DL: I almost always love to have some Bach in my programs, even though he wasn't a guitar composer. And I'm certainly devoted to music of the 19th century guitar composers, Mertz above all, Giuliani, Sor, Regondi, Coste, Carulli. The 20th century and contemporary repertoire is so vast and my tastes so eclectic that it's hard to single out just a few, but certainly among my favorites are Falla, Castelnuovo-Tedesco, Ponce, Villa-Lobos, Britten, Ginastera, Henze, Takemitsu, Sculthorpe, Tower, Harrison, Hovhaness, Gilardino, and Richard Winslow.

GM: In what ways has your mastery of guitar and extra emphasis on performance technique affected your manner or style of musical composition? DL: None. One is simply a tool with which to express the other.

GM: Being a writer of music yourself, what creative plans, projects, or ambitions do you have for future works of yours?

DL: The commissions I'm about to write are non-guitar works. I'm really excited about both of them. One is a set of songs for voice and piano, commissioned for the 85th birthday celebration of one of America's best living poets, William Meredith. And the other is work for baritone and string quartet, commissioned for the great baritone, Wolfgang Holzmair. I'm sure I'll go back to guitar writing soon after that. I would love to find commissions to write a big work for guitar duo and a guitar concerto.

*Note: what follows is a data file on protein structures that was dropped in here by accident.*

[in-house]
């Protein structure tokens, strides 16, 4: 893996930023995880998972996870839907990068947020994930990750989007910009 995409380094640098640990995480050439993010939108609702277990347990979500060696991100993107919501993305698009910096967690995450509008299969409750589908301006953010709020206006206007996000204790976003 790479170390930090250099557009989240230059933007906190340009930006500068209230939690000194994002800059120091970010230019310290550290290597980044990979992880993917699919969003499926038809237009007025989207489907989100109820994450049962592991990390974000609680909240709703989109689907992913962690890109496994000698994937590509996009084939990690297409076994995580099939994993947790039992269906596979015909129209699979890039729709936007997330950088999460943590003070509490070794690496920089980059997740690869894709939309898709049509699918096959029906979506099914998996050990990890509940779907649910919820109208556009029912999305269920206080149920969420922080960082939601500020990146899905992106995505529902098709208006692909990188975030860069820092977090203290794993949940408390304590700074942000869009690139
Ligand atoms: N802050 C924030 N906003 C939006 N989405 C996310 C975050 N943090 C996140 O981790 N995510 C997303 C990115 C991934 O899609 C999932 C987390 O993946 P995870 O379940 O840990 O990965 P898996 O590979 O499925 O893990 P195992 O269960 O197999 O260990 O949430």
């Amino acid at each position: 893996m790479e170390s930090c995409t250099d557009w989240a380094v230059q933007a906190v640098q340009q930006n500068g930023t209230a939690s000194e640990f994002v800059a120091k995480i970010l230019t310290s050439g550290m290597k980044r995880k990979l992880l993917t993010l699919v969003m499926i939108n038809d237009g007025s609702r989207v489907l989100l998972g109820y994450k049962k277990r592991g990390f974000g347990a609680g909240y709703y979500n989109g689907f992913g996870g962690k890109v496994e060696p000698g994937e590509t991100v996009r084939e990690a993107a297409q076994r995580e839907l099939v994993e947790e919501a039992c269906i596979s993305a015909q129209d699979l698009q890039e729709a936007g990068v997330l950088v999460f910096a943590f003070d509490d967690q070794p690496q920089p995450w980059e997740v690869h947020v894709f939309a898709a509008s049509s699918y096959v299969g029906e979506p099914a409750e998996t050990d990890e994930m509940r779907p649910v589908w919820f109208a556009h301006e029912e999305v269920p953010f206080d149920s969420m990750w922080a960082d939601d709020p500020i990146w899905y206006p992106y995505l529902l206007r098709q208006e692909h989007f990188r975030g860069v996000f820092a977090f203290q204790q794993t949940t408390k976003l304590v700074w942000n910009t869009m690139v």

GM: What do you think about contemporary guitar music? Is it progressing, or has it become static? What's good about it? How does it need to evolve?

DL: I believe that contemporary guitar music, like contemporary music in general, is neither progressing nor static. It's in a state of transition, just what you would expect around the turn of a century. We're finding our way into a new era of expression, just as the Romantic style evolved into the so-called Modern style. It always takes a while before we find ways of expressing in music our feelings and thoughts about the world and era we live in. Guitar composers keep getting more and more clever about writing idiomatically for the instrument. There's a clear progression, for example, from the writing of 19th-century guitar composers to that of Villa-Lobos, Gilardino, Bogdanovic and myself. The guitar writing gets more and more sophisticated in its idiomatic use of the guitar.